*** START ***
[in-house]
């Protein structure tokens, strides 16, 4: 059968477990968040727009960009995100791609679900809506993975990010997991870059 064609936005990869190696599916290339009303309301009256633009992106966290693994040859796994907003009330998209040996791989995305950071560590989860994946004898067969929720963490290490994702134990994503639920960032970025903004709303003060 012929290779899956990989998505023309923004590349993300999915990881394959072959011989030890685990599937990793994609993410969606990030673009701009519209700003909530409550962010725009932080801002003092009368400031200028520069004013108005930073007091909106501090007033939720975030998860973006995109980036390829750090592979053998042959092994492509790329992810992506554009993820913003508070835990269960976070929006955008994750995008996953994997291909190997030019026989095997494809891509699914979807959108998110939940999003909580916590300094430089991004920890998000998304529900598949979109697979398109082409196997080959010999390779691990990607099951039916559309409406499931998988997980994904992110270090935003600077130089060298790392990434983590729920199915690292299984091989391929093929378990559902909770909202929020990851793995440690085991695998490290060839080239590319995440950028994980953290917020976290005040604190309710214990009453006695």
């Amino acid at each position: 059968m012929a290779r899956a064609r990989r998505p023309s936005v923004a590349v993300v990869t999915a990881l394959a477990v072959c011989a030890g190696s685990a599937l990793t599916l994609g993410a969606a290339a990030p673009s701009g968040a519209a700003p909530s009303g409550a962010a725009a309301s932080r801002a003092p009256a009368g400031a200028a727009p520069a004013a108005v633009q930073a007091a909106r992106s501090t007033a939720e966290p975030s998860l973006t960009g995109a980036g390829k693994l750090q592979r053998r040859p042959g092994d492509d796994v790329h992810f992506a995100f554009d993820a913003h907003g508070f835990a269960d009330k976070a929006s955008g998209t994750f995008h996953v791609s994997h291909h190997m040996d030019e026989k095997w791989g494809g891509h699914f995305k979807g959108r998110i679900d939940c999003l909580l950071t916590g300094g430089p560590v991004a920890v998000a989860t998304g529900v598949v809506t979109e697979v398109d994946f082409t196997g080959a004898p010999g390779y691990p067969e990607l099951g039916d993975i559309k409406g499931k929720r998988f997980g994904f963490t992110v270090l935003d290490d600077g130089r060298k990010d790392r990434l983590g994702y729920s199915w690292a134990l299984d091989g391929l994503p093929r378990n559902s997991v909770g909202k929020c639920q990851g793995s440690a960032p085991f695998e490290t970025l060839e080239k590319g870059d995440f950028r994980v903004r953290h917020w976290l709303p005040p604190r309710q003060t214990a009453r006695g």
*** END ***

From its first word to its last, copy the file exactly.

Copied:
[in-house]
């Protein structure tokens, strides 16, 4: 059968477990968040727009960009995100791609679900809506993975990010997991870059 064609936005990869190696599916290339009303309301009256633009992106966290693994040859796994907003009330998209040996791989995305950071560590989860994946004898067969929720963490290490994702134990994503639920960032970025903004709303003060 012929290779899956990989998505023309923004590349993300999915990881394959072959011989030890685990599937990793994609993410969606990030673009701009519209700003909530409550962010725009932080801002003092009368400031200028520069004013108005930073007091909106501090007033939720975030998860973006995109980036390829750090592979053998042959092994492509790329992810992506554009993820913003508070835990269960976070929006955008994750995008996953994997291909190997030019026989095997494809891509699914979807959108998110939940999003909580916590300094430089991004920890998000998304529900598949979109697979398109082409196997080959010999390779691990990607099951039916559309409406499931998988997980994904992110270090935003600077130089060298790392990434983590729920199915690292299984091989391929093929378990559902909770909202929020990851793995440690085991695998490290060839080239590319995440950028994980953290917020976290005040604190309710214990009453006695």
């Amino acid at each position: 059968m012929a290779r899956a064609r990989r998505p023309s936005v923004a590349v993300v990869t999915a990881l394959a477990v072959c011989a030890g190696s685990a599937l990793t599916l994609g993410a969606a290339a990030p673009s701009g968040a519209a700003p909530s009303g409550a962010a725009a309301s932080r801002a003092p009256a009368g400031a200028a727009p520069a004013a108005v633009q930073a007091a909106r992106s501090t007033a939720e966290p975030s998860l973006t960009g995109a980036g390829k693994l750090q592979r053998r040859p042959g092994d492509d796994v790329h992810f992506a995100f554009d993820a913003h907003g508070f835990a269960d009330k976070a929006s955008g998209t994750f995008h996953v791609s994997h291909h190997m040996d030019e026989k095997w791989g494809g891509h699914f995305k979807g959108r998110i679900d939940c999003l909580l950071t916590g300094g430089p560590v991004a920890v998000a989860t998304g529900v598949v809506t979109e697979v398109d994946f082409t196997g080959a004898p010999g390779y691990p067969e990607l099951g039916d993975i559309k409406g499931k929720r998988f997980g994904f963490t992110v270090l935003d290490d600077g130089r060298k990010d790392r990434l983590g994702y729920s199915w690292a134990l299984d091989g391929l994503p093929r378990n559902s997991v909770g909202k929020c639920q990851g793995s440690a960032p085991f695998e490290t970025l060839e080239k590319g870059d995440f950028r994980v903004r953290h917020w976290l709303p005040p604190r309710q003060t214990a009453r006695g």